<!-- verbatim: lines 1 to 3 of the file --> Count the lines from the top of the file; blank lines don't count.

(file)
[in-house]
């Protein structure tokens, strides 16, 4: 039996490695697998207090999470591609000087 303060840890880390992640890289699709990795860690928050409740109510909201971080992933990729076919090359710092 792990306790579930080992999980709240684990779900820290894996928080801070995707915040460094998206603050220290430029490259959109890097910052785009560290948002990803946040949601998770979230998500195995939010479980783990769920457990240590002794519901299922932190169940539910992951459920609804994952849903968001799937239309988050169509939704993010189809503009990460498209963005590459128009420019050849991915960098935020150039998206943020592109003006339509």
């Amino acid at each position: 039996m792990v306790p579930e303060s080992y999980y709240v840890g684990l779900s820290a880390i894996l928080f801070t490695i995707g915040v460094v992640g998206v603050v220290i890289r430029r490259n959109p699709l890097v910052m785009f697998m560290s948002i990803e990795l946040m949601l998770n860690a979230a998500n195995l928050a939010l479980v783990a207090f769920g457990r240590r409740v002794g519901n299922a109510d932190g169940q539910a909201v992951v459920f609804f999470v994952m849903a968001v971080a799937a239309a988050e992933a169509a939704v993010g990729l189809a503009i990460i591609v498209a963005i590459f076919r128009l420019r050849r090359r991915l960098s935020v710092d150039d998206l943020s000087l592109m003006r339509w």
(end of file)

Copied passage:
[in-house]
């Protein structure tokens, strides 16, 4: 039996490695697998207090999470591609000087 303060840890880390992640890289699709990795860690928050409740109510909201971080992933990729076919090359710092 792990306790579930080992999980709240684990779900820290894996928080801070995707915040460094998206603050220290430029490259959109890097910052785009560290948002990803946040949601998770979230998500195995939010479980783990769920457990240590002794519901299922932190169940539910992951459920609804994952849903968001799937239309988050169509939704993010189809503009990460498209963005590459128009420019050849991915960098935020150039998206943020592109003006339509």
């Amino acid at each position: 039996m792990v306790p579930e303060s080992y999980y709240v840890g684990l779900s820290a880390i894996l928080f801070t490695i995707g915040v460094v992640g998206v603050v220290i890289r430029r490259n959109p699709l890097v910052m785009f697998m560290s948002i990803e990795l946040m949601l998770n860690a979230a998500n195995l928050a939010l479980v783990a207090f769920g457990r240590r409740v002794g519901n299922a109510d932190g169940q539910a909201v992951v459920f609804f999470v994952m849903a968001v971080a799937a239309a988050e992933a169509a939704v993010g990729l189809a503009i990460i591609v498209a963005i590459f076919r128009l420019r050849r090359r991915l960098s935020v710092d150039d998206l943020s000087l592109m003006r339509w």